My almost-six-month-old daughter can sit up independently now. She rocks her bouncy saucer so hard we sometimes think she’s going to tip it, or give her herself a head injury. She’s got two teeth and has started solid foods of vegetable purees. None of this was true before we began to shelter in place, which means my husband and I and our 20-month-old son are the only ones who have seen these things happen in person. We are the only ones who have held her for the last two months.
And our son … he is picking up more words every day and beginning to form short phrases and sentences. He climbs the stairs now without getting now on his hands and knees. He can stack blocks and helps us mix waffle batter. He likes his sister and wants her to sit next to him on the couch and go down the slide with him in the backyard. He brings her toys and blankets. He recognizes family members through photos and video calls, and asks for some by name. But he, too, hasn’t been held or hugged or tickled by anyone but our little family in two months.
Every person, every generation, experiences events that change things, events that change history, that change society, that change who we are. It might be a war, significant scientific achievement, natural disaster, economic depression, tragedy, a civil rights movement … These events have befores and afters. Things change. Things are different.
Most of us — and most of our kids — are going to remember this pandemic. It will be a “Where were you when …?” era. We’re going to remember the before and after the way we remember other events that happened in our lifetimes.
I was in eighth grade when the Columbine shooting happened. Before Columbine, and the school shootings that have followed since, we felt safe in school. After Columbine, we started doing active shooter drills in school. We heard frightening rumors about outcast kids in our school or lived under threat of something terrible happening. Those of us who were Christians were told about the girl from Columbine who said she believed in God and was killed, and we were asked, what would you do?
I was in eleventh grade when 9/11 happened. Before 9/11, there had never been an attack on U.S. soil in my lifetime. War was something far away. At the airport, we could walk our family members to the gate or meet them there to pick them up. After 9/11, we were a country at war. Surveillance and security became every day topics of conversation, and the creation of the TSA changed air travel in significant ways.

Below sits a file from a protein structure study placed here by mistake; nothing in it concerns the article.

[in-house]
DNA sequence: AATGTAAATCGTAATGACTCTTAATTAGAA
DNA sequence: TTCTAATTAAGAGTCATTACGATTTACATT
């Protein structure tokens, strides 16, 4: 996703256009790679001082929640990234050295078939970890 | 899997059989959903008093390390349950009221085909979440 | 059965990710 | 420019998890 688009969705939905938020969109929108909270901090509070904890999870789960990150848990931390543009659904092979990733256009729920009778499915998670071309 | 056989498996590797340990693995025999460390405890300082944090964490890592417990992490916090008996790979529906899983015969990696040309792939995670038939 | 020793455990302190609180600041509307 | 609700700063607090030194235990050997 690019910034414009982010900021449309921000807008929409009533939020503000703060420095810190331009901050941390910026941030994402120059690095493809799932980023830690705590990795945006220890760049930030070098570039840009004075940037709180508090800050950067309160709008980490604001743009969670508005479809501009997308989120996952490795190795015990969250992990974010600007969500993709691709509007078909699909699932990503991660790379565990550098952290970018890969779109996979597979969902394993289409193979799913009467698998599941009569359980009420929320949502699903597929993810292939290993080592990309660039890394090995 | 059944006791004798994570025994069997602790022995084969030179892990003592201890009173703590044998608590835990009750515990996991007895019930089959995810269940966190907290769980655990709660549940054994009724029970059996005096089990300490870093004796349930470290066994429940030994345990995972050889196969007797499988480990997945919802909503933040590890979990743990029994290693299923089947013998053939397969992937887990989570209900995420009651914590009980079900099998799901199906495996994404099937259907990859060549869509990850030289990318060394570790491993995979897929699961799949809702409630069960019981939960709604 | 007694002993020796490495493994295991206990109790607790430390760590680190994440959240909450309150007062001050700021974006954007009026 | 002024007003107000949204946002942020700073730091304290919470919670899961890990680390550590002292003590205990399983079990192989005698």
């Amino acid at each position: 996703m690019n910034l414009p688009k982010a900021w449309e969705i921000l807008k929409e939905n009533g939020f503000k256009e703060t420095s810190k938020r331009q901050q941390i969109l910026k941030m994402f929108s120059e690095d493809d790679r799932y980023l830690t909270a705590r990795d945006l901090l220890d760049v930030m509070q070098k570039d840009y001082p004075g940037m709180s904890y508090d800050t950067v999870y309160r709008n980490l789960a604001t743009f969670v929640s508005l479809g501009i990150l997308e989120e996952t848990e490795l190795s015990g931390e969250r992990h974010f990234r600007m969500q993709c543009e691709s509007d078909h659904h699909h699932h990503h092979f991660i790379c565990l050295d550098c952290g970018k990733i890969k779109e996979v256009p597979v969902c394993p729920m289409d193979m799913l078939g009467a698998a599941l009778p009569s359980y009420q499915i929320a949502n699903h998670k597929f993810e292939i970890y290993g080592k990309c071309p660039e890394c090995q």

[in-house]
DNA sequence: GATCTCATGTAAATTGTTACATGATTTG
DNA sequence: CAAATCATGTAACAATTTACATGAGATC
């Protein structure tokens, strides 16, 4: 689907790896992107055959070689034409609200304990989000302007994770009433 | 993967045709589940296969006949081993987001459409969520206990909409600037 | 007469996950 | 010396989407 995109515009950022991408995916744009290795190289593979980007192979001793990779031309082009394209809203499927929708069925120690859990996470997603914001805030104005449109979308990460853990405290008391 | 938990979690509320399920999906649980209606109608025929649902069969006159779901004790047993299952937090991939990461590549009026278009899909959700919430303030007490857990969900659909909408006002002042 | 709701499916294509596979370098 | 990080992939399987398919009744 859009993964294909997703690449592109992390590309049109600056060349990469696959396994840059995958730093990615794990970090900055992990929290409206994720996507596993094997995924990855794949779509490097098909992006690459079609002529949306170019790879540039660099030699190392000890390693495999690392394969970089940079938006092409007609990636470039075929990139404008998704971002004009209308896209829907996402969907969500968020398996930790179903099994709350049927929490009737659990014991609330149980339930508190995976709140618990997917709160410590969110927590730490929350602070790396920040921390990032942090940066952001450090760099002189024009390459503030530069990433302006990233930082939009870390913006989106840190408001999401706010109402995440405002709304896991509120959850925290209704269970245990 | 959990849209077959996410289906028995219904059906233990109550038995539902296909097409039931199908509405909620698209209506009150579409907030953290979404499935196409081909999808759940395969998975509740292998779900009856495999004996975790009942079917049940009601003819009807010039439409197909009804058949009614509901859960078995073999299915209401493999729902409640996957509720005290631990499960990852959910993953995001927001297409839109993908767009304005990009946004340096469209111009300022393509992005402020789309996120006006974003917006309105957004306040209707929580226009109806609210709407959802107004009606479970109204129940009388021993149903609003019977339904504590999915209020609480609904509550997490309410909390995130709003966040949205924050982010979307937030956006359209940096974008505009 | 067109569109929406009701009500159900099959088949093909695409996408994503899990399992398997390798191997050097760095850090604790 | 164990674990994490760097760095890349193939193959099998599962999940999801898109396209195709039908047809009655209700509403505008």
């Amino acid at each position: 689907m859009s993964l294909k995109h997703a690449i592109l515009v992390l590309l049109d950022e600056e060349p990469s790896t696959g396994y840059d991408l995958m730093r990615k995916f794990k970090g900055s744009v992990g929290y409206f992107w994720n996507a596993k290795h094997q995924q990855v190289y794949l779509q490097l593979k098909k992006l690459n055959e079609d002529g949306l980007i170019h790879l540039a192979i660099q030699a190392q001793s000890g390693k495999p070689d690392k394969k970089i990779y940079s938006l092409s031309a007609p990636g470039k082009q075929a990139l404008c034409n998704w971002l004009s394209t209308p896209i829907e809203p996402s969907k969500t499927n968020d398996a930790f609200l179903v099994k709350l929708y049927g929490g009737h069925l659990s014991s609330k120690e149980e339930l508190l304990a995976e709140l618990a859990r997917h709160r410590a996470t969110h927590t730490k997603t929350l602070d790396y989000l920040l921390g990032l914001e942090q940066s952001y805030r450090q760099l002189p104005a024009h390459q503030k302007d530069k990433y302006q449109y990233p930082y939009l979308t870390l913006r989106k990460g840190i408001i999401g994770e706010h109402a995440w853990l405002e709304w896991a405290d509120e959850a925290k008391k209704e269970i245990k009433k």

For this pandemic, I’m at home, a mom with two small kiddos. Before this, I could take my kids to the grocery store whenever we needed to go. We could go to the playground and library without too much concern for safety or health (a privilege not afforded to families with immuno-compromised kids, I know). We could go see Grandma and Grandpa, and have Nana visit without worry of anyone getting sick. Before this, Chad would commute into New York City every day, along with more than 1 million other people who work there, but live somewhere else. After … we will see.
Everyone alive right now, of all ages, will be changed by this pandemic. It will be a defining event of our lives, whether young or old. It will take a couple years to know the long-term effects it will have on our every day lives. It will take many more years to know the long-term effects it will have on our psyches and our children’s development.
I keep thinking about those of us with tiny ones to care for. Some of us had our babies before this all began. Some are pregnant now, wondering what it will be like to deliver a baby amid a pandemic, wondering how and when friends and family will meet the new one. None of us knew the first year of their little lives would be consumed by this.
Babies grow so quickly. So much happens in the first year. We didn’t know that family members would miss out on them changing and reaching milestones. It is painful to be unable to share it all with grandparents and aunts and uncles and cousins, with close friends who are honorary aunts and uncles. We are lucky to live now, with technology that allows us to see each other over computers and phones, but it’s not the same as being face-to-face. Seeing a baby on a screen is not the same as holding them in your arms.
We don’t know what impact it will have on them, what kind of world they will grow up in because of it. What effect will it have on them that they couldn’t be held by anyone but their immediate family for months on end? Will it have any effect at all? Our babies won’t remember this time after all. They won’t remember that they were stuck at home with us, trying our best to entertain them every day without going out and visiting family. But the world will be changed. There will be a before and after. We just have to hope it is a better, safer place for them to grow up.